Macadamia's in the Rainforest | Brookfarm Skip to content
Please allow longer delivery windows due to Christmas orders
Please allow longer delivery windows due to Christmas orders
Macadamia's in the Rainforest - Gardening Australia ABC

Macadamia's in the Rainforest - Gardening Australia ABC

Gardening Australia visits Pam and Martin Brook, co-founders of Brookfarm and Macadamia farmers, to talk about regenerative agriculture and their journey of restoring the original subtropical rainforest known as the Big Scrub.

The Brook's decided to begin growing macadamia's after buying a weed infested dairy farm in 1988. Over 30 years the Brook's planted 35,000 subtropical rainforest trees and over 4,500 macadamia trees.

Brookfarm was created after Pam Brook had a vision of value adding to the macadamia nut, Australia's native nut. The Brookfarm Toasted Muesli recipe was created and, over 20 years later, the recipe still hasn't changed.

Watch the regenerative agriculture journey that led to Brookfarm.

 

 

Transcript

Palisa: Today, I want to introduce you to a couple I'm learning so much from, in my own farming journey. Pam and Martin Brook are macadamia farmers, and they've also restored the original subtropical rainforest on their land known as the Big Scrub. This ancient rainforest has been largely cleared in the region with less than 1% remaining, but by restoring their patch of rainforest, Pam and Martin are finding rewards within their macadamia crops. Tell me a little bit about the macadamia tree.

Martin: The macadamia tetraphylla originated from the rainforests of Northeast New South Wales, Southeast Queensland.

Palisa: It's the king of nuts, it's the avocado of the nut world.

Martin: I'm a bit biased, but I think it is.

Palisa: I love them, I think, yeah, I like the pink salt ones.

Martin: Yeah they're nice.

Pam: So we've got about 40 acres of macadamias and the rest is regenerated rainforest, but when we started farming, we were completely ignorant, we knew nothing.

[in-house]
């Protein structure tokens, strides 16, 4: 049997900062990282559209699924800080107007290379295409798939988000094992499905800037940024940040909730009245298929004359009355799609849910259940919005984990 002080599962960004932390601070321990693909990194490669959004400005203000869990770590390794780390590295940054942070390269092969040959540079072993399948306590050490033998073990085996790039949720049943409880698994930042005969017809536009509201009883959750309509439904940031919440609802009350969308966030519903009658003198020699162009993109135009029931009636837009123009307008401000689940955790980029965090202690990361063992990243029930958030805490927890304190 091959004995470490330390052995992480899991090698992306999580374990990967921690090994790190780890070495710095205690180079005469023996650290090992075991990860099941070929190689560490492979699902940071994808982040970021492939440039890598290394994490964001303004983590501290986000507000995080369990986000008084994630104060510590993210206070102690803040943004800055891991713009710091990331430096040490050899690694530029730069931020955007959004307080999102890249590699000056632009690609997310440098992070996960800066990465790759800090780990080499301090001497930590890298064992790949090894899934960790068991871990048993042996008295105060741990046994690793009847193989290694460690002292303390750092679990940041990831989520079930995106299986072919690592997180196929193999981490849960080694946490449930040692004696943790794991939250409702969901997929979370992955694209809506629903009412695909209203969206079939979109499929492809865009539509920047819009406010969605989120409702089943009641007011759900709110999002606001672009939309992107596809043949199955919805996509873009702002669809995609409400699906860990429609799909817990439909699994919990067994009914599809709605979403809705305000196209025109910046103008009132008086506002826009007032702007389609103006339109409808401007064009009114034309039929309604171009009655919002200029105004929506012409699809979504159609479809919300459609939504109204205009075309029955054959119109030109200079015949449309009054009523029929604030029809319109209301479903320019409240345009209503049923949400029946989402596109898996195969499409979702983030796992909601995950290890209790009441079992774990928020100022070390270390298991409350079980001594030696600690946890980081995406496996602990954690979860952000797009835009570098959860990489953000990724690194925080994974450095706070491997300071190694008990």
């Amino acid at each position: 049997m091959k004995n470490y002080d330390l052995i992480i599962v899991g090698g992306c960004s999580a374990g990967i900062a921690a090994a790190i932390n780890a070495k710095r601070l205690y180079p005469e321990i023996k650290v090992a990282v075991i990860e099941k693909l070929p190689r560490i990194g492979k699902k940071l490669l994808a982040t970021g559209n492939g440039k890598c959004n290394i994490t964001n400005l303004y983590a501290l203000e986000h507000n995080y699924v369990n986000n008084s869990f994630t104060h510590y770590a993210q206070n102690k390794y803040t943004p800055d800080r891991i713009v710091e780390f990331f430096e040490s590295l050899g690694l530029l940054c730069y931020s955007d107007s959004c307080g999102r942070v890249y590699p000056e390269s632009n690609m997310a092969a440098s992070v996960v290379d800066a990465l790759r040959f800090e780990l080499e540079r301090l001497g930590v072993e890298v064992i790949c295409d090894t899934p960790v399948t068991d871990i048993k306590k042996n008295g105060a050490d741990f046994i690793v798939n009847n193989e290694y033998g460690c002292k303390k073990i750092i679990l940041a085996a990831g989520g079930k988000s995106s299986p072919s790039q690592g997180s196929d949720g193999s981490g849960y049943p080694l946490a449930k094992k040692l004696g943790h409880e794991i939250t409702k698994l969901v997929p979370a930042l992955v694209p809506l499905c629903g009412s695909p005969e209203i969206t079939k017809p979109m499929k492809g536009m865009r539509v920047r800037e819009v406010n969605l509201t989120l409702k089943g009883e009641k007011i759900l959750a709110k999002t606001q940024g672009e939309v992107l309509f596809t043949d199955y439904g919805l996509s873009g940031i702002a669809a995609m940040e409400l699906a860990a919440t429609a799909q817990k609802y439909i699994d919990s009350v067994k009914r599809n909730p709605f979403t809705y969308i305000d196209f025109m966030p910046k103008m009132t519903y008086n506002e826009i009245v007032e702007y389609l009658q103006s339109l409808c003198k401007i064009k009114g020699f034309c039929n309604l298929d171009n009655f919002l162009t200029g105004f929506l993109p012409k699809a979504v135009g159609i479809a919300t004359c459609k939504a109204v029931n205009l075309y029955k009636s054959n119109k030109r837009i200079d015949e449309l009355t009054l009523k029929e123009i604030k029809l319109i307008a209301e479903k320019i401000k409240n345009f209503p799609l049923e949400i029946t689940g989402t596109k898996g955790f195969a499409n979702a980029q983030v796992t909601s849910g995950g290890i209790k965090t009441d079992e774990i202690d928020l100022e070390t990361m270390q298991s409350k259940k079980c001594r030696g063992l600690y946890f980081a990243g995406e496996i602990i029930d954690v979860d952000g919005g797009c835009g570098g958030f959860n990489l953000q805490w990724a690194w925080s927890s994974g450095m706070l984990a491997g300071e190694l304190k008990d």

Martin:  It was a rundown dairy farm and it literally turned into weeds.

Palisa: Historically, this area was part of the Big Scrub?

Martin: Sure it was, this was the biggest subtropical rainforest in Australia and one of the biggest in the world. We came across this amazing group, it's called the Big Scrub Landcare.

Pam: And it was with them that we found this tiny remnant of the Big Scrub on our land.

Martin: So we thought, right, okay, we'll plant the 35,000 native trees, mostly subtropical rainforest and 4,500 macadamias. And that's how we started.

Pam: We relied very much on traditional macadamia farming at the time and it was very traditional. It was calendar spraying, all those sort of things. But our way of farming has changed so much over the years.

Palisa: Has that been reflected by what's happened in the rainforest?

Pam: Totally, and the macadamia is a rainforest tree, it's an Australian native tree. So there's just a lot of synergy between the rainforest and the macadamia as well.

Palisa: It's always just remarkable to me to see the staghorn ferns up on the commercial trees, because it is mimicking what happens in its natural environment rather than trying to force it to be just as a monocrop.

Pam: Yeah, and it's a sign of life and health. And one of the great things that happens in the rainforest is you get all those diversity of microbes and fungi and all of those things and that's so important to the orchard.

Palisa: What a special place this is.

Martin: These are bangalow palms, which is native to this area. I love that tree, but we've got these like sandpaper figs, which is amazing, you know, really hard kind of leaves.

Palisa: And the ground covers?

Pam: Yeah, we've got the native ginger just keeps springing up. It's all a seed bank within the soils.